1 West Ham celebrate Diafra Sakho’s goal West Ham began their first European campaign for nine years with a straightforward 3-0 victory over Andorra minnows Lusitanos.The Hammers, who made the Europa League qualifying first-round tie having topped the Fair Play Table last season, entertained the packed, 35,000-strong Upton Park crowd, with manager Slaven Bilic in the stands.Top frontman Diafra Sakho – who scored 12 goals in 26 games last term – netted a cool first-half brace with James Tomkins adding a third after the break to put the hosts in control ahead of their second leg trip to the tiny principality on 9 July.It’s a long road to a potential group stage spot, though – if they do see off Lusitanos over the two legs, they’ll face another two qualifying clashes before a final play-off to enter the competition proper.With academy manager Terry Westley in charge, West Ham named a youthful side, with 16-year-old Reece Oxford – the England Under-17 captain – becoming West Ham’s youngest ever player as he started alongside Diego Poyet, 20, in midfield.New goalkeeper Darren Randolph was also in action but it was a quiet debut for the former Birmingham man, as the visitors fired just two shots at goal in the 90 minutes – with none hitting the target.It was a sluggish start from the Hammers, with Oxford forcing the Lusitanos goalkeeper into the first save of the night with a tame header on 12 minutes.Sakho should have broken the deadlock on the half-hour mark after a smart Diego Poyet – son of former Sunderland manager Gus – pass allowed Amalfitano to stand up a cross for the Senegal forward – who could only head over from close range.But the striker made no mistake when presented with a similar chance ten minutes later, nodding home Zarate’s cross after some smart work by the tricky Argentine.And the Senegal international swept home his second on the stroke of half-time, this time taking up a position in the box to convert Zarate’s low crossThe second half started in a similar pattern to the first and again it was Oxford who came close to scoring, this time with a rasping long-range drive which flew just wide.Tomkins nodded home a third soon afterwards, steering a header into the net after smart work by Jarvis, with Sakho making way soon after as Elliot Lee was introduced.Further changes from both sides fragmented play in the closing stages, with academy product Josh Cullen rattling the crossbar with a dipping effort in stoppage time.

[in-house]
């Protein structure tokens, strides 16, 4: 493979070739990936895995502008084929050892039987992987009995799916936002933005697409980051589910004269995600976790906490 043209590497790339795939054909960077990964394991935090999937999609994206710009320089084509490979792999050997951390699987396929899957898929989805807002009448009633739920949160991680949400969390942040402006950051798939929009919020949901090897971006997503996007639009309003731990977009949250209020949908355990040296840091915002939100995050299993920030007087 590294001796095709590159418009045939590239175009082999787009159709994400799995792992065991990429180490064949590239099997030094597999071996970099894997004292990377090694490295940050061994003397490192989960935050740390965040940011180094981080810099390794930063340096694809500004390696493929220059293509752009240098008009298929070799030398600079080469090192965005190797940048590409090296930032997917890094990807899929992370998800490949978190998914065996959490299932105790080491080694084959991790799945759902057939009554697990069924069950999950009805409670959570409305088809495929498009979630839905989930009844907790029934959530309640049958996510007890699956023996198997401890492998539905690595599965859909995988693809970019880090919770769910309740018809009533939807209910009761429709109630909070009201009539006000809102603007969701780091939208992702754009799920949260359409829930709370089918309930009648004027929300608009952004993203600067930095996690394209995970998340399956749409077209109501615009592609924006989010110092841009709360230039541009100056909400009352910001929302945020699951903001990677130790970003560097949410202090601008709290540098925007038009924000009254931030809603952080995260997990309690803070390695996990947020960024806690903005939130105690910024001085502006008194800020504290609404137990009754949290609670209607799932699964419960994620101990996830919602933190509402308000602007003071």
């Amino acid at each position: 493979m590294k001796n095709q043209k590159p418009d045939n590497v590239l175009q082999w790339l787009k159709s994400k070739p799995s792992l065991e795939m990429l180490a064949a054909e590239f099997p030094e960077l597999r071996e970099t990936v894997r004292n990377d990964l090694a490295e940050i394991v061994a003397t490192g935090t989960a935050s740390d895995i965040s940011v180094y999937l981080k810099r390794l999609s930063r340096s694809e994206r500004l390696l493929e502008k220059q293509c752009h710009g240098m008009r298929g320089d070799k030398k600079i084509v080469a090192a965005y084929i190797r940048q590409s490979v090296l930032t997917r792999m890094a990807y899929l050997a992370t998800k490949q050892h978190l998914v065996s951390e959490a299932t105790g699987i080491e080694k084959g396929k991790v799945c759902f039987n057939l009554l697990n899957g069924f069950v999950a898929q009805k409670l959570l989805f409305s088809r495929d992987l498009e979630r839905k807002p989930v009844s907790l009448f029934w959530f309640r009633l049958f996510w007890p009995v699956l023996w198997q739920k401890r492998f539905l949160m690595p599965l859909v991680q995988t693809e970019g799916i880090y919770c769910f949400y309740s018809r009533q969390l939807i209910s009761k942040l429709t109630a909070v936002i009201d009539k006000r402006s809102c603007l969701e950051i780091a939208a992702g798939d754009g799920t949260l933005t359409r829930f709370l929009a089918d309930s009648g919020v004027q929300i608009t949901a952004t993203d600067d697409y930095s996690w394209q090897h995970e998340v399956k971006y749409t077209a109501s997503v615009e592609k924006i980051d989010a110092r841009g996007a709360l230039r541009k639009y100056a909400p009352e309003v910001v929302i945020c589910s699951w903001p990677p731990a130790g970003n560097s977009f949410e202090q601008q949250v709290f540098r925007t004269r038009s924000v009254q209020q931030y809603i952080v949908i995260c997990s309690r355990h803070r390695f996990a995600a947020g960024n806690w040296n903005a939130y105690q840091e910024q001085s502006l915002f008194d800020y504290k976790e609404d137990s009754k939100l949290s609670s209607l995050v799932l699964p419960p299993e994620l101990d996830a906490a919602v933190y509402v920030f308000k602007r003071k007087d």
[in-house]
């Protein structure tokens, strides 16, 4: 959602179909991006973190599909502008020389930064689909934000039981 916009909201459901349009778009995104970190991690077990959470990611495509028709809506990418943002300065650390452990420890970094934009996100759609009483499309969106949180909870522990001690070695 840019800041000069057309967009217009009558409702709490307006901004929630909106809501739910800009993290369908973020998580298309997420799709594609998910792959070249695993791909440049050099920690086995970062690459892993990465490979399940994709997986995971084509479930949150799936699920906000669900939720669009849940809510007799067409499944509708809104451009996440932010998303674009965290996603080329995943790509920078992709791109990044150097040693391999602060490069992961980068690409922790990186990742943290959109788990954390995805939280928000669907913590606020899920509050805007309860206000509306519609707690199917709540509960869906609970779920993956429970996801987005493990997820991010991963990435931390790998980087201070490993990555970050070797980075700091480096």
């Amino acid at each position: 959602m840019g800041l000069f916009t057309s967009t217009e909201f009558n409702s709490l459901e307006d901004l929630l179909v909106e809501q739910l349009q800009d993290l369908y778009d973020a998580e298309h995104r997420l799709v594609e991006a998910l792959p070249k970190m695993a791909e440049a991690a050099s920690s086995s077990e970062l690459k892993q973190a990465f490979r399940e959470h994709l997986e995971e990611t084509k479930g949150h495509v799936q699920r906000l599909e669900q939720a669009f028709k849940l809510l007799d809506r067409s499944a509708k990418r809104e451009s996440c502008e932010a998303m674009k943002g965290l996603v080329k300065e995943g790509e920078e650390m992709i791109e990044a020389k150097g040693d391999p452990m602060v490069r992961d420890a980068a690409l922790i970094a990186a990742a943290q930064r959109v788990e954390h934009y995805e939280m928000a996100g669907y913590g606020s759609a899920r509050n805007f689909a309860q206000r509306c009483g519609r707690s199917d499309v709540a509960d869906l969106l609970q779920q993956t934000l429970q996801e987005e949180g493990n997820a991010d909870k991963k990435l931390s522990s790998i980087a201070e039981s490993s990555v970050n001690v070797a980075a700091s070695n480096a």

Three little unwanted pups who were left close to death are to be retrained as assistance dogs.The trio were handed into the Donegal Animals in Need charity in need if vital need of lifesaving care.The three dogs, which are Labrador/German Shepherd-cross sisters, were suffering from a range of problems. They were given veterinary care but it was feared that they would not make it.A spokesperson for Donegal Animals in Need said “Nine week old Charlotte (was Lulu), Coco and Chantelle, three Labrador/German Shepherd-cross sisters, were riddled with roundworms and two of them became very sick, ending up in the vets on drips, fighting for their lives.“They had such a heavy burden of parasites that as the worms came away, so did part of their intestines, leaving lesions in the intestine which in turn became infected.“Charlotte and Chantelle were in a critical condition but thanks to the outstanding care of the veterinary staff they are both now on the mend, although at times it seemed they wouldn’t make it.” The three pups are now eating special food and will join their sister Coco back at their foster home where they can recuperate.And the DAIN spokesperson added that the dogs are to play a very special part in peoples’ lives in the months and years to come.“We have brilliant news for their future – all three girls have been booked to be trained as Assistance Dogs – their breed mix being ideal for the job.“But for now they will be taking it easy while they recover as their fosterer gives a huge sigh of relief.”Unwanted pups which almost died to be retrained as ‘Assistance Dogs’ was last modified: March 11th, 2019 by StephenShare this:Click to share on Facebook (Opens in new window)Click to share on Twitter (Opens in new window)Click to share on LinkedIn (Opens in new window)Click to share on Reddit (Opens in new window)Click to share on Pocket (Opens in new window)Click to share on Telegram (Opens in new window)Click to share on WhatsApp (Opens in new window)Click to share on Skype (Opens in new window)Click to print (Opens in new window) Tags:animals in needassistance dogsdogsdonegalRESCUEDretrained